Will cyberbulling laws help? Perhaps not
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Insights from a DC gathering of prevention, social media and online safety activists
Some pioneering work in digital ethics and citizenship is key to online safety going forward.
Now that there are so many parents on Facebook and the social-networking industry itself has matured, here's what I'm thinking…
Here’s a list of reasons – and why we can’t afford to let a sexting panic following the one about predators in social network sites.
To be relevant to youth, online safety needs to be redefined as a tool for their full, constructive participation in participatory culture and democracy.
This much-anticipated study from the Crimes Against Children Research Center has mostly good news for online youth.
Exaggerated reports about Internet predators are not only wrong but potentially dangerous because they divert attention away from real risks
For the vast majority of online youth, Internet safety going forward is about participatory intelligence – functioning well in community, thinking critically and acting civilly while producing as well as consuming media.
Some thoughts on Facebook's (and all of society's) giant experiment with privacy on the social Web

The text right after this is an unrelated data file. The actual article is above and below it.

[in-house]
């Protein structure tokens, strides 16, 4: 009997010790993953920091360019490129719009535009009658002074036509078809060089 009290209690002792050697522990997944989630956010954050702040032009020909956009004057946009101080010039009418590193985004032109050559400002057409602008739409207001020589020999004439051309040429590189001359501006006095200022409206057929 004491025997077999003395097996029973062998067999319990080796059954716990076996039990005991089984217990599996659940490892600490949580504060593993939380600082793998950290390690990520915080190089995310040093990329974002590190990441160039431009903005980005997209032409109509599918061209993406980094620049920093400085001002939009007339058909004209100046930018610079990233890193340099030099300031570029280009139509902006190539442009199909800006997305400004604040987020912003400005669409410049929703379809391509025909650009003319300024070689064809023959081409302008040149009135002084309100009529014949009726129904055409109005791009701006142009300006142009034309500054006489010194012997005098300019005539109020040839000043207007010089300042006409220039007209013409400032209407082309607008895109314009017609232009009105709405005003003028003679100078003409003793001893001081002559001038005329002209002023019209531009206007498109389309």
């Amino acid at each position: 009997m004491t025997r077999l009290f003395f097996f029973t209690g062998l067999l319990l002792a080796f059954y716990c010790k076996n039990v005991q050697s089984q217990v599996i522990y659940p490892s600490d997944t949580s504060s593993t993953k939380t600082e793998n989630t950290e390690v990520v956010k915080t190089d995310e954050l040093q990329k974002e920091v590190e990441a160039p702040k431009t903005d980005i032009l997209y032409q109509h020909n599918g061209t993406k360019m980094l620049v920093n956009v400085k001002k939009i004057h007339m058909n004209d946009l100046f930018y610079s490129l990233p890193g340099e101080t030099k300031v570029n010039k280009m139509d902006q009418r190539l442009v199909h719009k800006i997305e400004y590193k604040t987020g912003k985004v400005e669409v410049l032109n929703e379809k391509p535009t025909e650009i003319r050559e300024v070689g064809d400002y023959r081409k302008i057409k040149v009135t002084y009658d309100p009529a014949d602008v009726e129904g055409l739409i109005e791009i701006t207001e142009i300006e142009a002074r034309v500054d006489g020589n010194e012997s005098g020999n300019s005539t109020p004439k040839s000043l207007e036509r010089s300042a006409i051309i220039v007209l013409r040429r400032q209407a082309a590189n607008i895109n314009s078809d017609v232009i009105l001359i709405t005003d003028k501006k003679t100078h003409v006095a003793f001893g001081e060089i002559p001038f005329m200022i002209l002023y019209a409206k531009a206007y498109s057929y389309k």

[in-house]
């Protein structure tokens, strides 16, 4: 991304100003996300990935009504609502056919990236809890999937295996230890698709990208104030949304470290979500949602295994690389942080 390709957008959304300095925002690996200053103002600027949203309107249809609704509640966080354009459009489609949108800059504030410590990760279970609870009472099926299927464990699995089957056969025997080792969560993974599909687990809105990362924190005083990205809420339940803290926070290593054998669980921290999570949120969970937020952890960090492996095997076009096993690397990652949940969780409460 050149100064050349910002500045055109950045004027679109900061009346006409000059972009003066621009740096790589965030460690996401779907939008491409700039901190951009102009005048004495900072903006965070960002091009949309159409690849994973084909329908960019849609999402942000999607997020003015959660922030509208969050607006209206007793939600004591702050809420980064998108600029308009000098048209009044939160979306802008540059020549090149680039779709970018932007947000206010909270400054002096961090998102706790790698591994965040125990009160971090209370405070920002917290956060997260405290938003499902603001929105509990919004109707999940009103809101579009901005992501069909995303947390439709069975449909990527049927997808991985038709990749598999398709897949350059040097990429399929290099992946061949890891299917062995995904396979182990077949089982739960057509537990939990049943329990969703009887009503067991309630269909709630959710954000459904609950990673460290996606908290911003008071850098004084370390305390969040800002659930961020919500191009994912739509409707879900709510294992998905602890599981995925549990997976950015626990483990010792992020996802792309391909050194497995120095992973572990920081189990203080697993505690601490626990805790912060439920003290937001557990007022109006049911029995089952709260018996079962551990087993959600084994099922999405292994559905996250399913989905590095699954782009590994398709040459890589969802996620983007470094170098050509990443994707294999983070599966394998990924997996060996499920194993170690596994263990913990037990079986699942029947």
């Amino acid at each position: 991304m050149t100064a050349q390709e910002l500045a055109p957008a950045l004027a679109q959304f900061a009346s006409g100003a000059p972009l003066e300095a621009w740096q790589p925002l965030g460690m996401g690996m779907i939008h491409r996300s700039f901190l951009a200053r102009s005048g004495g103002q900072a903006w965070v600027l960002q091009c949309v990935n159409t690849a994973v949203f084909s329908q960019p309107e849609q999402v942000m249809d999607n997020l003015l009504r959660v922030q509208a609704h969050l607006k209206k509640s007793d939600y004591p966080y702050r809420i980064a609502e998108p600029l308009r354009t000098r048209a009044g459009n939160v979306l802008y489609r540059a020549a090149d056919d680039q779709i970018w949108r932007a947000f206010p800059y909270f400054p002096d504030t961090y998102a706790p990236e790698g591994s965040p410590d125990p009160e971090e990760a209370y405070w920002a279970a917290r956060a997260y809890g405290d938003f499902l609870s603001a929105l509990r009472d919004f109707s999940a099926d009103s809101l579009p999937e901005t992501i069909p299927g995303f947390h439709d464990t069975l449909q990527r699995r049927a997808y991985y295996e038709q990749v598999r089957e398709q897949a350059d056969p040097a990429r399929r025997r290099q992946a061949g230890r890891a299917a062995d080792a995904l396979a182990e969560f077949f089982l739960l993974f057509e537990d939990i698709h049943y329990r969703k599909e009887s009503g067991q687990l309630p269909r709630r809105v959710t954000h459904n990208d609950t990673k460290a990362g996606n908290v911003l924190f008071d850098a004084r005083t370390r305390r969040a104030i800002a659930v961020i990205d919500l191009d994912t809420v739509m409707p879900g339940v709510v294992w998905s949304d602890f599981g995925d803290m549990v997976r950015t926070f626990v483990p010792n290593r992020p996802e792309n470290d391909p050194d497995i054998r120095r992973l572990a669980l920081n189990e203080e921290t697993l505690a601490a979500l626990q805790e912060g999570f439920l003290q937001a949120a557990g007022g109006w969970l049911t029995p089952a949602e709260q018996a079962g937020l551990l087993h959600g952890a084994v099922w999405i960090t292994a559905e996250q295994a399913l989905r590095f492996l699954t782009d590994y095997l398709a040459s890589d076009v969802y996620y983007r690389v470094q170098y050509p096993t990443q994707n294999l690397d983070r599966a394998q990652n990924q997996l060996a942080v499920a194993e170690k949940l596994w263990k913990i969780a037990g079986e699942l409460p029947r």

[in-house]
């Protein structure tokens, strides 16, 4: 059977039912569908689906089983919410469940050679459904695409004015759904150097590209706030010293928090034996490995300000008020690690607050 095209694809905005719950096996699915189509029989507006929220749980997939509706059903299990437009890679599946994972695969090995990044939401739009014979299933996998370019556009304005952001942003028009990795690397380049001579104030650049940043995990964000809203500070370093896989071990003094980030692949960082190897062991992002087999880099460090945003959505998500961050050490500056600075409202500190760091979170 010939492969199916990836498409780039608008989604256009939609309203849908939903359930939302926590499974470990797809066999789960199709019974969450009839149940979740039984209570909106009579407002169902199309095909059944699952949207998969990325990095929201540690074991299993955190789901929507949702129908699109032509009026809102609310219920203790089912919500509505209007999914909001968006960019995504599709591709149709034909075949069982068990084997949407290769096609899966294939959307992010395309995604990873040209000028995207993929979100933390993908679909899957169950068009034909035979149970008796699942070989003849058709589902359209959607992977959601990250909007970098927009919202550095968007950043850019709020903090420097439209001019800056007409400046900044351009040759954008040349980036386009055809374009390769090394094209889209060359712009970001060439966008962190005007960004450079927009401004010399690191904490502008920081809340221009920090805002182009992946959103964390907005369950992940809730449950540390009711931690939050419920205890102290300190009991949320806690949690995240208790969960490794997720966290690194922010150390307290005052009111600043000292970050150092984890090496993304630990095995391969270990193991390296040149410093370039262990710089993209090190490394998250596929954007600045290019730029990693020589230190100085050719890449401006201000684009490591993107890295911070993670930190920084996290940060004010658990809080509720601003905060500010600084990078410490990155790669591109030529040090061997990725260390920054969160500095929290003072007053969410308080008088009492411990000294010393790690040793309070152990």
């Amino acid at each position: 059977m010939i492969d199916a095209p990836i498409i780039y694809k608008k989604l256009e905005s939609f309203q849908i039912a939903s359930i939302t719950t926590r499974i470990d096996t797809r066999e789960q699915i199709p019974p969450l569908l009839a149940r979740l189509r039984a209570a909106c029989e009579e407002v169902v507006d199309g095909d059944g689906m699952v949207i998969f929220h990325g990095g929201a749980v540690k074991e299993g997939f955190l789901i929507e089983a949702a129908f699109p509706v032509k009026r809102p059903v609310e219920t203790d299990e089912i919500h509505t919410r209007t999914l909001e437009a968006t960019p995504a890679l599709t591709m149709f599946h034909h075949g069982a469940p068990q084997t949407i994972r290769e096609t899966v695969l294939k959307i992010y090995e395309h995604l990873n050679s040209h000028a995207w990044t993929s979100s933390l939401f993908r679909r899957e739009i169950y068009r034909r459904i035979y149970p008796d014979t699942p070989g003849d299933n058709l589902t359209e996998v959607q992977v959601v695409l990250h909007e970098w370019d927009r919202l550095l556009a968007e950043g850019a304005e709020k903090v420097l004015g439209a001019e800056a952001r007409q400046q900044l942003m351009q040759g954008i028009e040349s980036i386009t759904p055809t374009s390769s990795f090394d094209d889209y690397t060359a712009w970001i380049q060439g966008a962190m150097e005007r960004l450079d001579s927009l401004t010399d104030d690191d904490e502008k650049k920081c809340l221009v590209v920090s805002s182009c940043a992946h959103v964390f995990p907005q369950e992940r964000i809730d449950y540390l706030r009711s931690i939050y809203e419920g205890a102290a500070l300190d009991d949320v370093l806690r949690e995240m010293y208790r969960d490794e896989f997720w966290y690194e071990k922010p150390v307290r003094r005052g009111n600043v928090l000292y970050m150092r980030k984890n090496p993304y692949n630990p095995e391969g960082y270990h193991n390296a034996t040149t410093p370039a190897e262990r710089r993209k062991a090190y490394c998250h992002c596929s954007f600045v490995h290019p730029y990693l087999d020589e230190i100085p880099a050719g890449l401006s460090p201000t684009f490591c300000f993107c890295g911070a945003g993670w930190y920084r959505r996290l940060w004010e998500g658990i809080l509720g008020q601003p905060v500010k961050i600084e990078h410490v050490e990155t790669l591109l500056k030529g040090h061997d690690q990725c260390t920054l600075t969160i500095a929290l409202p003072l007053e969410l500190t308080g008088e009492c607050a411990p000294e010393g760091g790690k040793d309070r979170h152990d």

Safer Internet Day 2105
- Parent bullying: The one-upper society
- What is the best way to introduce screen media to our three-and-a-half-year-old?
- Internet Explorer had a long and important life, but it’s time to move on
- Seven good smartphone security habits
- Arkansas bill puts youth safety and privacy in jeopardy
- Android apps to get age rating and manual review
- Facebook clarifies policies on nudity, hate speech and other community standards
- Student Advisory Boards can inform bullying policies and prevention
- Apple’s new MacBook is enticing, but lack of ports gives pause
- Parents: Check your (online) behavior
- Arkansas law could force workers to friend their boss
- Age restrictions and privacy policies protect youth
- Net neutrality vote doesn’t end the debate
- Online safety is not just ‘about life’
- A Bully? My Kid? Impossible!